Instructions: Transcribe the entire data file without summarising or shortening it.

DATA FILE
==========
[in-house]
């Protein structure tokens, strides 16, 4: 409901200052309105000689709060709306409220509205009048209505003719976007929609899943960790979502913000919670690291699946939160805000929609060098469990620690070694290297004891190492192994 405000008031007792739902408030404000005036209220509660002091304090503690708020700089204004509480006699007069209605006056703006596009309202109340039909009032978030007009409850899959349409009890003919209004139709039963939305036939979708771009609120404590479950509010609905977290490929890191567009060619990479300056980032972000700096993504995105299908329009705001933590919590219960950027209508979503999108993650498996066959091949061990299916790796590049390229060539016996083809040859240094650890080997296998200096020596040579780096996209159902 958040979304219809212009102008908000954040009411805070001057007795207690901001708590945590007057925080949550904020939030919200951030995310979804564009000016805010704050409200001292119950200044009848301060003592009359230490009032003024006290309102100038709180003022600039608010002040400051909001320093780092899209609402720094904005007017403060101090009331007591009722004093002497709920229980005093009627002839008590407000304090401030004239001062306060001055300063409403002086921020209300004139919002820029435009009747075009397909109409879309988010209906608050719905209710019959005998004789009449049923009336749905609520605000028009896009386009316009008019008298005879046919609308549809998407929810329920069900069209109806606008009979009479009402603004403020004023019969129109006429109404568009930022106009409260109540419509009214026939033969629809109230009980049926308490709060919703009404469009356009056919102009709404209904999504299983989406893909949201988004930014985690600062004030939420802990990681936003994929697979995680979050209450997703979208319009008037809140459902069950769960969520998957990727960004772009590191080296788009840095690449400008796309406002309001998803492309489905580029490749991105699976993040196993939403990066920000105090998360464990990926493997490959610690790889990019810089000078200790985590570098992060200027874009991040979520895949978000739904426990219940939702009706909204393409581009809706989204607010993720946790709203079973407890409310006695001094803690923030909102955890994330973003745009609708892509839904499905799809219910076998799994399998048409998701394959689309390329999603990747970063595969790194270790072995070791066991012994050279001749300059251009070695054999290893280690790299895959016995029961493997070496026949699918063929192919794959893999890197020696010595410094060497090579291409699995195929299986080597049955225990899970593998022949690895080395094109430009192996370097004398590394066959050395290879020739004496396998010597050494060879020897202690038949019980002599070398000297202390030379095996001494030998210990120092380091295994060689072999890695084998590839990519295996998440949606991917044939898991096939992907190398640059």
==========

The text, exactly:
[in-house]
């Protein structure tokens, strides 16, 4: 409901200052309105000689709060709306409220509205009048209505003719976007929609899943960790979502913000919670690291699946939160805000929609060098469990620690070694290297004891190492192994 405000008031007792739902408030404000005036209220509660002091304090503690708020700089204004509480006699007069209605006056703006596009309202109340039909009032978030007009409850899959349409009890003919209004139709039963939305036939979708771009609120404590479950509010609905977290490929890191567009060619990479300056980032972000700096993504995105299908329009705001933590919590219960950027209508979503999108993650498996066959091949061990299916790796590049390229060539016996083809040859240094650890080997296998200096020596040579780096996209159902 958040979304219809212009102008908000954040009411805070001057007795207690901001708590945590007057925080949550904020939030919200951030995310979804564009000016805010704050409200001292119950200044009848301060003592009359230490009032003024006290309102100038709180003022600039608010002040400051909001320093780092899209609402720094904005007017403060101090009331007591009722004093002497709920229980005093009627002839008590407000304090401030004239001062306060001055300063409403002086921020209300004139919002820029435009009747075009397909109409879309988010209906608050719905209710019959005998004789009449049923009336749905609520605000028009896009386009316009008019008298005879046919609308549809998407929810329920069900069209109806606008009979009479009402603004403020004023019969129109006429109404568009930022106009409260109540419509009214026939033969629809109230009980049926308490709060919703009404469009356009056919102009709404209904999504299983989406893909949201988004930014985690600062004030939420802990990681936003994929697979995680979050209450997703979208319009008037809140459902069950769960969520998957990727960004772009590191080296788009840095690449400008796309406002309001998803492309489905580029490749991105699976993040196993939403990066920000105090998360464990990926493997490959610690790889990019810089000078200790985590570098992060200027874009991040979520895949978000739904426990219940939702009706909204393409581009809706989204607010993720946790709203079973407890409310006695001094803690923030909102955890994330973003745009609708892509839904499905799809219910076998799994399998048409998701394959689309390329999603990747970063595969790194270790072995070791066991012994050279001749300059251009070695054999290893280690790299895959016995029961493997070496026949699918063929192919794959893999890197020696010595410094060497090579291409699995195929299986080597049955225990899970593998022949690895080395094109430009192996370097004398590394066959050395290879020739004496396998010597050494060879020897202690038949019980002599070398000297202390030379095996001494030998210990120092380091295994060689072999890695084998590839990519295996998440949606991917044939898991096939992907190398640059």